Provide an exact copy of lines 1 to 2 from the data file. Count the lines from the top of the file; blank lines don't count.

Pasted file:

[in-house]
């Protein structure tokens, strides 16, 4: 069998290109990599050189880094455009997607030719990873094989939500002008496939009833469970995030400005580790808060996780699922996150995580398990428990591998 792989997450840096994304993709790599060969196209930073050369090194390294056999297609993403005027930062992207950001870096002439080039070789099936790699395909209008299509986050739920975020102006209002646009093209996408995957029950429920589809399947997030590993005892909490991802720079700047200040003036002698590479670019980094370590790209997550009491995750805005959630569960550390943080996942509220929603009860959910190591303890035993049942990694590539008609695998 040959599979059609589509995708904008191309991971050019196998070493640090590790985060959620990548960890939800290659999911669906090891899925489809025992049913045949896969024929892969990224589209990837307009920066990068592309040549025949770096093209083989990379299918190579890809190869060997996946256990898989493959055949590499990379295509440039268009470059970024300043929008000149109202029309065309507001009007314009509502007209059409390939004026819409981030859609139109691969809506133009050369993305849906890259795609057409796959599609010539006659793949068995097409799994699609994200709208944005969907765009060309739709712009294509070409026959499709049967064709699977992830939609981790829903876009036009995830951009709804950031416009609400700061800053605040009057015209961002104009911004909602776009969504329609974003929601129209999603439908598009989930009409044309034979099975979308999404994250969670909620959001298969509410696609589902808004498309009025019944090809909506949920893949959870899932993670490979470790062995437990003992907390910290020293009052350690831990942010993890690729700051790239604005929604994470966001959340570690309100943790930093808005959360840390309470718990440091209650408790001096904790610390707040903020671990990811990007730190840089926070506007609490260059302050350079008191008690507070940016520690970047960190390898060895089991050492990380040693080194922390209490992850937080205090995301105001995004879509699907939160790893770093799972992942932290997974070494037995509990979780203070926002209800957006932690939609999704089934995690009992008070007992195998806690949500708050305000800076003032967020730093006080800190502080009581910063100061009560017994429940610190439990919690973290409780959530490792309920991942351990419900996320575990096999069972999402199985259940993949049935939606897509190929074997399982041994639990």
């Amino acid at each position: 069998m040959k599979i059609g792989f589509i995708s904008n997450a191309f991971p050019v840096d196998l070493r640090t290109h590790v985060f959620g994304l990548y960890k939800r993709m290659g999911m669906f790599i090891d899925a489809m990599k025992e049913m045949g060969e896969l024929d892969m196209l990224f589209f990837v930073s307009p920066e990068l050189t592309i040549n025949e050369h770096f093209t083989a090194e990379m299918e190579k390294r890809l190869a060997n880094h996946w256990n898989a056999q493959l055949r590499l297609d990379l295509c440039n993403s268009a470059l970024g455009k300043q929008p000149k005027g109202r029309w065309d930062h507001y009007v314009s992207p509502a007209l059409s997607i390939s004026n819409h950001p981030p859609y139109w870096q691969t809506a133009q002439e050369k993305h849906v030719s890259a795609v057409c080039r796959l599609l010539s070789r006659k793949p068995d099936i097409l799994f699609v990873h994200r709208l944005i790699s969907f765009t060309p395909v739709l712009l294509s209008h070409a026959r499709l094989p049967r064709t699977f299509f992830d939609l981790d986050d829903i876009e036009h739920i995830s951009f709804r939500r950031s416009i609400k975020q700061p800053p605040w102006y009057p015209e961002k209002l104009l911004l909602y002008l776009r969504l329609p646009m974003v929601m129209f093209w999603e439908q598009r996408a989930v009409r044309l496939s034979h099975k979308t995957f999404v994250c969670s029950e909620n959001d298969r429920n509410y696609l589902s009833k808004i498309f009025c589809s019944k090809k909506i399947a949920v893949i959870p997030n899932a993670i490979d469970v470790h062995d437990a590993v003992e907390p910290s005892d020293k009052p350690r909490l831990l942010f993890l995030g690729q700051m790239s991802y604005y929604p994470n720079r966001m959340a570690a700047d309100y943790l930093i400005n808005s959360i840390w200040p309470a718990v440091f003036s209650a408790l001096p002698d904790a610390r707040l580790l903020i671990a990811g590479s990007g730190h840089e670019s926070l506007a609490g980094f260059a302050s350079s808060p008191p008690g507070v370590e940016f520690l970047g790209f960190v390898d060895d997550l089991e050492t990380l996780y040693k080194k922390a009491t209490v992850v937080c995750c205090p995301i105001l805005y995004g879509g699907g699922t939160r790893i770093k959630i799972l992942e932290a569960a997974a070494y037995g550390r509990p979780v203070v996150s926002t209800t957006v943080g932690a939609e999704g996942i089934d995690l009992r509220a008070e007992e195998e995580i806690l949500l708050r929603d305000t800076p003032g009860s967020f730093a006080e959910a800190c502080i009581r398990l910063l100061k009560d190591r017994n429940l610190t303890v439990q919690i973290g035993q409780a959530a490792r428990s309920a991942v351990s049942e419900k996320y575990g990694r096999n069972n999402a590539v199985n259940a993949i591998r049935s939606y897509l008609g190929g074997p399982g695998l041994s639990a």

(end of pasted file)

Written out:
[in-house]
């Protein structure tokens, strides 16, 4: 069998290109990599050189880094455009997607030719990873094989939500002008496939009833469970995030400005580790808060996780699922996150995580398990428990591998 792989997450840096994304993709790599060969196209930073050369090194390294056999297609993403005027930062992207950001870096002439080039070789099936790699395909209008299509986050739920975020102006209002646009093209996408995957029950429920589809399947997030590993005892909490991802720079700047200040003036002698590479670019980094370590790209997550009491995750805005959630569960550390943080996942509220929603009860959910190591303890035993049942990694590539008609695998 040959599979059609589509995708904008191309991971050019196998070493640090590790985060959620990548960890939800290659999911669906090891899925489809025992049913045949896969024929892969990224589209990837307009920066990068592309040549025949770096093209083989990379299918190579890809190869060997996946256990898989493959055949590499990379295509440039268009470059970024300043929008000149109202029309065309507001009007314009509502007209059409390939004026819409981030859609139109691969809506133009050369993305849906890259795609057409796959599609010539006659793949068995097409799994699609994200709208944005969907765009060309739709712009294509070409026959499709049967064709699977992830939609981790829903876009036009995830951009709804950031416009609400700061800053605040009057015209961002104009911004909602776009969504329609974003929601129209999603439908598009989930009409044309034979099975979308999404994250969670909620959001298969509410696609589902808004498309009025019944090809909506949920893949959870899932993670490979470790062995437990003992907390910290020293009052350690831990942010993890690729700051790239604005929604994470966001959340570690309100943790930093808005959360840390309470718990440091209650408790001096904790610390707040903020671990990811990007730190840089926070506007609490260059302050350079008191008690507070940016520690970047960190390898060895089991050492990380040693080194922390209490992850937080205090995301105001995004879509699907939160790893770093799972992942932290997974070494037995509990979780203070926002209800957006932690939609999704089934995690009992008070007992195998806690949500708050305000800076003032967020730093006080800190502080009581910063100061009560017994429940610190439990919690973290409780959530490792309920991942351990419900996320575990096999069972999402199985259940993949049935939606897509190929074997399982041994639990």